Robot 6

Quote of the Day | Kelly Sue DeConnick on female-led comics

“If our ‘base’ won’t reliably support female-led books (and that is a whole other conversation that I do not have time for) then we need new readers. Strictly from a sustainability standpoint, we need new readers — our readership is aging and dwindling and the goodwill we should be getting from the comic book commercials commonly called ‘tentpole movies’ we are, in large part, squandering. As an industry we put up high thresholds against new readers — whether it’s something as culturally repugnant as this whole ‘authentic fangirl’ crap or just our mind-boggling practices of shelving by publisher and numbering books into the 600s.

Think about the manga boom for a minute. The American notion had always been that women would not buy comics in significant numbers. There was even a commonly bandied about notion that ‘women are not visual.’ Who bought manga in the U.S.? Largely women and girls. At ten bucks a pop, no less. Women spent literally millions of dollars on what? On comics. Now, some people will argue that that had as much to do with the diversity of genre in manga as anything else — and that is a fair point. But I would argue that there is nothing inherently masculine about the science fiction aesthetic, nothing inherently masculine about power fantasies or aspirations to heroism.”

Captain Marvel writer Kelly Sue DeConnick, from her much longer response on Reddit to the question, “Why do you think it’s been so difficult for Marvel to establish a female hero who isn’t 1.) based of a male counterpart, 2.) made to give gender balance to a team or 3.) made to be the love interest of a more popular male hero?”

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6 Comments

This is pretty out of context, mate. What KSD is talking about is why comics don’t really sell in general from what i got of the original post. The more interesting quote on that topic came just after this bit you copied regarding manga distribution and useability by female consumers.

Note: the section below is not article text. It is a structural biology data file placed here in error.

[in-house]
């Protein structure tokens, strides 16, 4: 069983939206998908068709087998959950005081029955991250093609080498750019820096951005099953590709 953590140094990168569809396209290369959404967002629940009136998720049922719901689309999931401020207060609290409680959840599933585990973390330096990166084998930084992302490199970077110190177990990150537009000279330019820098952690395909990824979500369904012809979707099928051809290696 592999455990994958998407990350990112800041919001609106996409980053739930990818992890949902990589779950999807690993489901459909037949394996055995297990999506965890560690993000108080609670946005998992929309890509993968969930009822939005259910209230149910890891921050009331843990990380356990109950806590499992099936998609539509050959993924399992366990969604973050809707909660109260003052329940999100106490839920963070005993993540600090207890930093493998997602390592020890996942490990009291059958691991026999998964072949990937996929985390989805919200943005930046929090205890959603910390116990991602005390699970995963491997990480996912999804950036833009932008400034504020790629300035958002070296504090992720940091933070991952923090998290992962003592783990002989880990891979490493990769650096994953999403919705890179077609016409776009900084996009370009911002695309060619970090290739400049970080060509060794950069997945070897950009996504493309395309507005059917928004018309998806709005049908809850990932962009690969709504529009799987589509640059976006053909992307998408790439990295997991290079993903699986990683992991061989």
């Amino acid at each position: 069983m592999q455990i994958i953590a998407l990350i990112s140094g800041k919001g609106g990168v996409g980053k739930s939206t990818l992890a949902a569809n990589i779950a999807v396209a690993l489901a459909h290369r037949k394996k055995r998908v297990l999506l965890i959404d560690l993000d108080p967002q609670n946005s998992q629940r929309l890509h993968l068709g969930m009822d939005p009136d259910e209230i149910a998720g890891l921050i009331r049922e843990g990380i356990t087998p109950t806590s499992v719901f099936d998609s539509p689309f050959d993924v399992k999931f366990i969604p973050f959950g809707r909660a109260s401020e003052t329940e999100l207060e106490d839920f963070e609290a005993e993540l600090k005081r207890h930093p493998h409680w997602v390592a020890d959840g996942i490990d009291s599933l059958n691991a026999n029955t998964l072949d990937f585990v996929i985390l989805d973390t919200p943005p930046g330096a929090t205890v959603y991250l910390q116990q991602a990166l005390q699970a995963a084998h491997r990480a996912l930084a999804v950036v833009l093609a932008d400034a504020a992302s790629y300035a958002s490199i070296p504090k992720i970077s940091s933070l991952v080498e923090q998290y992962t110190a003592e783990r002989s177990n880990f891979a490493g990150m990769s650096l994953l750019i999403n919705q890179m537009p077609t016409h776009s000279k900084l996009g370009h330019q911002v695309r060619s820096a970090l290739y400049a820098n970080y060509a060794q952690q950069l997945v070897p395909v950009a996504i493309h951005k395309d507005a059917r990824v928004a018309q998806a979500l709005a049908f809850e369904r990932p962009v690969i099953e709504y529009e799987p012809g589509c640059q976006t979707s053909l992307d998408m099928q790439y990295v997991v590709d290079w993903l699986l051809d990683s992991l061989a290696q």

While the title of this post is a little misleading, the quotation itself is great. I love DeConnick’s work and I’ve loved reading her thoughts on the medium.

It’s a crying shame her Supergirl got retconned out of existence. Good stuff.

Her full response is one of the most well-reasoned responses I’ve seen to this issue. I hadn’t thought about her suggestion of pre-ordering, but it makes me want to start buying big company titles like Green Lantern and Batman from comixology, and pre-ordering creator-owned comics at the LCS.

It’s really not an issue about gender, race, or whatever group is under-represented in comics. The issue is exactly how DeConnick explains it.

“Our industry is built to sell Batman”

We’re not going to get new female leads in major books because we’re not going to get ANY new leads in major books. Original characters only break out a couple times a decade and even then, at the end of the day, they’re always going to play second fiddle to the troop of white guys created from the 40s to 60s.

Black Widow and Ms. Marvel can’t maintain a monthly without constantly being under threat of cancellation. But neither can Ghost Rider or Gambit.

The only thing the manga angle omits (in the full response) is that originally manga is serialized like comics, except in a multi-story magazine format, prior to going into TPB volumes.

I know they have tried that here with manga and it just doesn’t seem to sell (Shojo Beat among others) in that fashion ~ and I think that is because people are impatient and find scanilations are readily available online so it’s smarter in the long run to just go straight to translated volumes. In this matter it can’t be compared with the comic cliff hangers that come out on a monthly basis….because there is no other way to get the story but wait for the monthly installment as it’s created.

I think her full response is excellent, but the industry is still floundering about for answers. If women won’t come to them, they need to go to where the women are to garner new readers to get previews of products in front of their eyes. You can’t order what you don’t know about.

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